"The customer service aspect of NationBuilder really shone through, and the conversations that I was able to have with the sales discovery team were just phenomenal. I realized instantly that [they weren’t just saying] ‘here's the product, go do with it what you will. They were really building a relationship by exploring what we’re trying to accomplish, how the product works, and the team that's going to help us be successful in our goals. So ultimately it was those initial relationships that we built with the Sales and Professional Services teams that really sold me as someone who's leading an organization on NationBuilder as a product.”

He began working with NationBuilder in the fall of 2019 with the goal of having the NYTA’s new centralized database and website ready for a soft launch at the beginning of April. Like so many things in 2020, that launch couldn’t go exactly as planned. Once it became clear in March that they would need to adapt what they offered their community in light of the global pandemic, Saldaña worked with Enterprise Account Manager Dana Landers to quickly pivot their launch plan to meet the needs of the moment.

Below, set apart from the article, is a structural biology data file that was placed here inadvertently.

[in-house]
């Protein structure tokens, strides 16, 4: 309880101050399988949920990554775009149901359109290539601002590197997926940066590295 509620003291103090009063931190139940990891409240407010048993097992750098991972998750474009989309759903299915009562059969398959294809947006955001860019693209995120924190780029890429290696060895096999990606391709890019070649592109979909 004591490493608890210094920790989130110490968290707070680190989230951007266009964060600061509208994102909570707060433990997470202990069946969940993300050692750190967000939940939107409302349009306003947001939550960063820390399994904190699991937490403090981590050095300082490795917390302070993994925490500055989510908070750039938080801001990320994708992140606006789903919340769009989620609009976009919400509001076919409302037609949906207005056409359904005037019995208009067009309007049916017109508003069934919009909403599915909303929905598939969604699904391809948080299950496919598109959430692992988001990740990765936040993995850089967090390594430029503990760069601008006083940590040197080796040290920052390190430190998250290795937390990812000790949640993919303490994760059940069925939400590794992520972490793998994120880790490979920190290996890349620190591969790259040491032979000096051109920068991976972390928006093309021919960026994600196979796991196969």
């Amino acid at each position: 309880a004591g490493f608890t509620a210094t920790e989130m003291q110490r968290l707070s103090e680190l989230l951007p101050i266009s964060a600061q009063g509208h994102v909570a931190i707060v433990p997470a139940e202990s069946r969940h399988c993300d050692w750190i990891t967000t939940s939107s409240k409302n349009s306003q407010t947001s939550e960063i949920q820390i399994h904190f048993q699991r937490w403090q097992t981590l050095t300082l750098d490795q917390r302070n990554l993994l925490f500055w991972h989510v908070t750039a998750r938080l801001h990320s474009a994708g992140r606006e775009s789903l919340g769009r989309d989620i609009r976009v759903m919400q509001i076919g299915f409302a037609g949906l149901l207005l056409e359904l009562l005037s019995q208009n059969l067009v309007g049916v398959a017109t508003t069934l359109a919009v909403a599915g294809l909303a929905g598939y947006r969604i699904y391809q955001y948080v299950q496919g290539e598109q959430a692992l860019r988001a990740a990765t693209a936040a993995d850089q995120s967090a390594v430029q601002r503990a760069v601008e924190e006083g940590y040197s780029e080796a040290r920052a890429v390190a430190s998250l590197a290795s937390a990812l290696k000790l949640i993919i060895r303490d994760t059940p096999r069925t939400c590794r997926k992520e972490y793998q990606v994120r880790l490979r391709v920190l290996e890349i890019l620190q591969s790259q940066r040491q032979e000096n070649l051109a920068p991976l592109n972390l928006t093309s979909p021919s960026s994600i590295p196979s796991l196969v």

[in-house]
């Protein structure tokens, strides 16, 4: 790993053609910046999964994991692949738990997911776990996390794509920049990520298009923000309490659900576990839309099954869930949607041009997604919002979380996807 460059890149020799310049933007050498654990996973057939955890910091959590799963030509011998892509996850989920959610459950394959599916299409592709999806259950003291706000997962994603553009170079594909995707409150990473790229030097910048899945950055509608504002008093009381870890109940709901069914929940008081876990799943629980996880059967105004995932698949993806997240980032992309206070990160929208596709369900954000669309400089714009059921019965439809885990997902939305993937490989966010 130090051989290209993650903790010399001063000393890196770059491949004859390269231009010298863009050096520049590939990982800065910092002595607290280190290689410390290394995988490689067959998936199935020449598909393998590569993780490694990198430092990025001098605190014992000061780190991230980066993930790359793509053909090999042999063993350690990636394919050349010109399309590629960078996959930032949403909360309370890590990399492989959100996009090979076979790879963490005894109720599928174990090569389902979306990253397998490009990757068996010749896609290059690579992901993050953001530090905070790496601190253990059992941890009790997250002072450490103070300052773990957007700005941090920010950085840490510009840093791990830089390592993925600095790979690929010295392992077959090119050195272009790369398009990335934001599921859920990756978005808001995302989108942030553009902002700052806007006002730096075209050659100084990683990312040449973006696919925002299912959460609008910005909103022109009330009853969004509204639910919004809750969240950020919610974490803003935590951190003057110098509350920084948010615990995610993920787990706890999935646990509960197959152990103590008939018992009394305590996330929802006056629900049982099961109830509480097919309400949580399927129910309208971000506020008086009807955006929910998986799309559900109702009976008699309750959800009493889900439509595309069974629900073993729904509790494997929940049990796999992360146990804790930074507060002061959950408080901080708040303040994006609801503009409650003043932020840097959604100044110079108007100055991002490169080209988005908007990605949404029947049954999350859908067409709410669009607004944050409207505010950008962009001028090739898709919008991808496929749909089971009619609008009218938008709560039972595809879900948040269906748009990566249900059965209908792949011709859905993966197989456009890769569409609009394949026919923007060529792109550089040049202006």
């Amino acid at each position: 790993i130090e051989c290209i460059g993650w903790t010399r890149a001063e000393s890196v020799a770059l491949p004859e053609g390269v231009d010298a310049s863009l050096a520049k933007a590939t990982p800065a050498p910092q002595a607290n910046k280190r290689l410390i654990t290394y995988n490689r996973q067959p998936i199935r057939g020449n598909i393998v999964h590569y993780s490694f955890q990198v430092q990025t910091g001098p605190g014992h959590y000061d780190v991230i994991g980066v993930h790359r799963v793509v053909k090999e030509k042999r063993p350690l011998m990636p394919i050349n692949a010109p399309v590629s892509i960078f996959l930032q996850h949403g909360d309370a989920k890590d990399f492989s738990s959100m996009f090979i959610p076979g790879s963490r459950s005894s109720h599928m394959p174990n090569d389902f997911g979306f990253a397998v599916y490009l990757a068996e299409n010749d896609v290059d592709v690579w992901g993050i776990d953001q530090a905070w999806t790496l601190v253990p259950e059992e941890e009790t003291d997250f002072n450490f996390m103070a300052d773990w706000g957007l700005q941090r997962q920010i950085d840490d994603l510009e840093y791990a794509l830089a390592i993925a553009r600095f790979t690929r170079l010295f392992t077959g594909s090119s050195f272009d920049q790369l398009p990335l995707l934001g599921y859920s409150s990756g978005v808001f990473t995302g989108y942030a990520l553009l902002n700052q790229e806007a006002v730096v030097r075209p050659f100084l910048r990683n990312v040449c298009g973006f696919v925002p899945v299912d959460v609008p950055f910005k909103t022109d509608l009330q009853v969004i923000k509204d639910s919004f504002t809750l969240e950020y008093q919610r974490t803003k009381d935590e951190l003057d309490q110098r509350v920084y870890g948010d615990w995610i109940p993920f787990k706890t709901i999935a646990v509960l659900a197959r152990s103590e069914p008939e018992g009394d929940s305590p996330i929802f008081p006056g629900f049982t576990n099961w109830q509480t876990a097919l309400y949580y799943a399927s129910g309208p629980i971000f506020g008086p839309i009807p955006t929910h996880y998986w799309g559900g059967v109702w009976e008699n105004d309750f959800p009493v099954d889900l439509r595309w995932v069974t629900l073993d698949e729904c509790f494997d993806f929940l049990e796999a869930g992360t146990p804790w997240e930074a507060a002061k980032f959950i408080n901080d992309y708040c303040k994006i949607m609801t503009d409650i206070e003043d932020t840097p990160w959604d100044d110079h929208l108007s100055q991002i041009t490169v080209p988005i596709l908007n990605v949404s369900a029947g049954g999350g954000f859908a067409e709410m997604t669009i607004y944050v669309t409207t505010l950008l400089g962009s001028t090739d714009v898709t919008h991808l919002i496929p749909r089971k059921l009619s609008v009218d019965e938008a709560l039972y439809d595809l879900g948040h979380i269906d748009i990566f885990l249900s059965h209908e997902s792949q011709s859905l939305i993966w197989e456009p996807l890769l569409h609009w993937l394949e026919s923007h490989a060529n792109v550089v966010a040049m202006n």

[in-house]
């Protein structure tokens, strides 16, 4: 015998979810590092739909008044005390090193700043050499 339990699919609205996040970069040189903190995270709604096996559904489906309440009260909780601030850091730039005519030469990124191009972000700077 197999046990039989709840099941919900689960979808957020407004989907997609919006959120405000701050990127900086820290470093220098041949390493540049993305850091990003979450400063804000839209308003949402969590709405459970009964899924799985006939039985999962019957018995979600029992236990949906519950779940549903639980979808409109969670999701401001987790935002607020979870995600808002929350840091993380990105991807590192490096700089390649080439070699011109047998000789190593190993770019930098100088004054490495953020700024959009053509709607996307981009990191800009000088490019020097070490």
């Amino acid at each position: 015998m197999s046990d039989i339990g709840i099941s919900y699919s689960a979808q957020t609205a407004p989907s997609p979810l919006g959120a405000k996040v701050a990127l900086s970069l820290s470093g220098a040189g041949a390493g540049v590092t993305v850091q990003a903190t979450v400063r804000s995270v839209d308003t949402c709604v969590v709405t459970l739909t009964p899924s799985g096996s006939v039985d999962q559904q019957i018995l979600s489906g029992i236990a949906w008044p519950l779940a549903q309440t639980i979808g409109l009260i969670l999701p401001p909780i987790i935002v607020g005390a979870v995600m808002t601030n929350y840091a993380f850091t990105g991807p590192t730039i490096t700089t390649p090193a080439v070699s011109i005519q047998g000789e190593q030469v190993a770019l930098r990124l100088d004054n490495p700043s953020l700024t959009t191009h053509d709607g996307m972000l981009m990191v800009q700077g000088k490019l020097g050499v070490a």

“The climate forced us to launch before I would have in other circumstances,” he says, “but the ease of use of NationBuilder allowed me to change things instantly and create a COVID-19 resource center on our website within a day.” Moreover, he could start the necessary work of financially sustaining the organization right away. As he notes, “like every other business in the United States, our revenue stream went from decent to absolute zero in less than a week, so I knew I needed to turn on membership and donation opportunities as quickly as possible.”

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Included in the NYTA’s COVID-19 resource center was a community events calendar page where members could submit their own virtual events, a survey on community needs to help source ideas for relevant programming, and a blog for members to share any requests they have from the community or ways they’re offering to help. Professionals could also sign up to offer their skills and experience to organizations in need, free of charge. Saldaña says, “The feedback I've gotten [from members] points to the ease of being able to centralize a lot of these asks and offers, and find the partners that they need within [the site]… It's really allowing me to see how quickly I can create a campaign, deploy a campaign, and market a campaign.”